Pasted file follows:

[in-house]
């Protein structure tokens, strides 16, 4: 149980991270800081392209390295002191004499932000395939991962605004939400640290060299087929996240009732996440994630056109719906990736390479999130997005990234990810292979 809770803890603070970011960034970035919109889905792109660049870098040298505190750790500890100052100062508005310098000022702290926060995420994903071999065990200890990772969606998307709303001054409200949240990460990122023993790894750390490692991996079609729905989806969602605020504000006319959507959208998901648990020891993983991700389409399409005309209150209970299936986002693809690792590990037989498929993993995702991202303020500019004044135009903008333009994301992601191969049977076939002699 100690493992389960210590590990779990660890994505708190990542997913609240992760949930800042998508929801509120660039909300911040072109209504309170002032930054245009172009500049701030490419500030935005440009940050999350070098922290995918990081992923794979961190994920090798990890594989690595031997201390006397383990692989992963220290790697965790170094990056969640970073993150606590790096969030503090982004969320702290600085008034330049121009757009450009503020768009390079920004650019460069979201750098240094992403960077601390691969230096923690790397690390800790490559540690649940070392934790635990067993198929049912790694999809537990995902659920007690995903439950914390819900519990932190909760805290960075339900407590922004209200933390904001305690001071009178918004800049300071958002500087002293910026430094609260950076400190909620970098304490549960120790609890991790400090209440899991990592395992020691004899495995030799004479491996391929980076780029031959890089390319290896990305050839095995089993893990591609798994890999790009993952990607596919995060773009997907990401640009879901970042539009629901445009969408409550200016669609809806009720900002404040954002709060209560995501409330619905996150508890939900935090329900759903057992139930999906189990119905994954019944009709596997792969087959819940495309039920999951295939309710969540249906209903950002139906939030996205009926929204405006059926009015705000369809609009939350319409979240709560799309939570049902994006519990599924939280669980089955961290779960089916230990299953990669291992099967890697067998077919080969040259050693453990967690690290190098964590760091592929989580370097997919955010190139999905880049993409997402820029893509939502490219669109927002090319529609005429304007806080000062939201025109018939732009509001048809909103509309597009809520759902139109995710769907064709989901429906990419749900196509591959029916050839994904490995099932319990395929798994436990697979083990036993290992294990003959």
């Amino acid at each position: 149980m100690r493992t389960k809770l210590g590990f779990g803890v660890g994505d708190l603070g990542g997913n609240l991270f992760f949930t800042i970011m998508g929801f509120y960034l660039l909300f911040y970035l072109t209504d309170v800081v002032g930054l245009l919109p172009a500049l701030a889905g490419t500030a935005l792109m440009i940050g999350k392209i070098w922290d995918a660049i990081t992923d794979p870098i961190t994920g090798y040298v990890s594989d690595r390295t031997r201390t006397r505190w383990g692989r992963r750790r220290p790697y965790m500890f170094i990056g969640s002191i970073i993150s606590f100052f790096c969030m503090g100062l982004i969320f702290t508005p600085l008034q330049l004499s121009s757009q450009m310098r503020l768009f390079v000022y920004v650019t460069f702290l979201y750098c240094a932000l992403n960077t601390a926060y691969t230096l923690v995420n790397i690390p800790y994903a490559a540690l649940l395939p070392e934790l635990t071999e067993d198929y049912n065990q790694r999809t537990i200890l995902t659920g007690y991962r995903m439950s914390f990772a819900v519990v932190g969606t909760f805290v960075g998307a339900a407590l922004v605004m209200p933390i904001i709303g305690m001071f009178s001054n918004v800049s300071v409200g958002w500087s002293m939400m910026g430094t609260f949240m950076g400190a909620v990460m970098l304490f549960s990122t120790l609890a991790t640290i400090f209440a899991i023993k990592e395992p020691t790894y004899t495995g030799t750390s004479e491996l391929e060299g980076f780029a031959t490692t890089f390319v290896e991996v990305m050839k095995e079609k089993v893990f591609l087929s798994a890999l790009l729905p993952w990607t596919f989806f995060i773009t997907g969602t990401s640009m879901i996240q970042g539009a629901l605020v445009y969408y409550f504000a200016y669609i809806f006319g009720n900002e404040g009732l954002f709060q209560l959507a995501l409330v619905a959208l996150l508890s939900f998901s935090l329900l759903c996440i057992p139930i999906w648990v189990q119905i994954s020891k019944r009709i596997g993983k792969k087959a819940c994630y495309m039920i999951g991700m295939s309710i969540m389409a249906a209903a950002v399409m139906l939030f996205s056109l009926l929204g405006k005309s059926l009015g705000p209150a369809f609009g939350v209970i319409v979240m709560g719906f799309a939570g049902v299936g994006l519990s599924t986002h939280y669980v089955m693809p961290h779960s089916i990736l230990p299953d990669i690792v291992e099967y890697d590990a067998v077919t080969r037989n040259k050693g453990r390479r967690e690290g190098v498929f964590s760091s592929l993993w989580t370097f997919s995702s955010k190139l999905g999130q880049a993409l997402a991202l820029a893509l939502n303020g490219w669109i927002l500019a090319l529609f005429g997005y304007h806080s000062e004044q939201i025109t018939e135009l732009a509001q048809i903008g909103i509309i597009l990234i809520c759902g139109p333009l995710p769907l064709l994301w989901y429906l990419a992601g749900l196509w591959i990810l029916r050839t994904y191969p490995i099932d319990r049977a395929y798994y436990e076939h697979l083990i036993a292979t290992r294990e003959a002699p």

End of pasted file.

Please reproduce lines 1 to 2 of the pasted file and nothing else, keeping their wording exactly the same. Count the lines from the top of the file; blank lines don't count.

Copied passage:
[in-house]
């Protein structure tokens, strides 16, 4: 149980991270800081392209390295002191004499932000395939991962605004939400640290060299087929996240009732996440994630056109719906990736390479999130997005990234990810292979 809770803890603070970011960034970035919109889905792109660049870098040298505190750790500890100052100062508005310098000022702290926060995420994903071999065990200890990772969606998307709303001054409200949240990460990122023993790894750390490692991996079609729905989806969602605020504000006319959507959208998901648990020891993983991700389409399409005309209150209970299936986002693809690792590990037989498929993993995702991202303020500019004044135009903008333009994301992601191969049977076939002699 100690493992389960210590590990779990660890994505708190990542997913609240992760949930800042998508929801509120660039909300911040072109209504309170002032930054245009172009500049701030490419500030935005440009940050999350070098922290995918990081992923794979961190994920090798990890594989690595031997201390006397383990692989992963220290790697965790170094990056969640970073993150606590790096969030503090982004969320702290600085008034330049121009757009450009503020768009390079920004650019460069979201750098240094992403960077601390691969230096923690790397690390800790490559540690649940070392934790635990067993198929049912790694999809537990995902659920007690995903439950914390819900519990932190909760805290960075339900407590922004209200933390904001305690001071009178918004800049300071958002500087002293910026430094609260950076400190909620970098304490549960120790609890991790400090209440899991990592395992020691004899495995030799004479491996391929980076780029031959890089390319290896990305050839095995089993893990591609798994890999790009993952990607596919995060773009997907990401640009879901970042539009629901445009969408409550200016669609809806009720900002404040954002709060209560995501409330619905996150508890939900935090329900759903057992139930999906189990119905994954019944009709596997792969087959819940495309039920999951295939309710969540249906209903950002139906939030996205009926929204405006059926009015705000369809609009939350319409979240709560799309939570049902994006519990599924939280669980089955961290779960089916230990299953990669291992099967890697067998077919080969040259050693453990967690690290190098964590760091592929989580370097997919955010190139999905880049993409997402820029893509939502490219669109927002090319529609005429304007806080000062939201025109018939732009509001048809909103509309597009809520759902139109995710769907064709989901429906990419749900196509591959029916050839994904490995099932319990395929798994436990697979083990036993290992294990003959």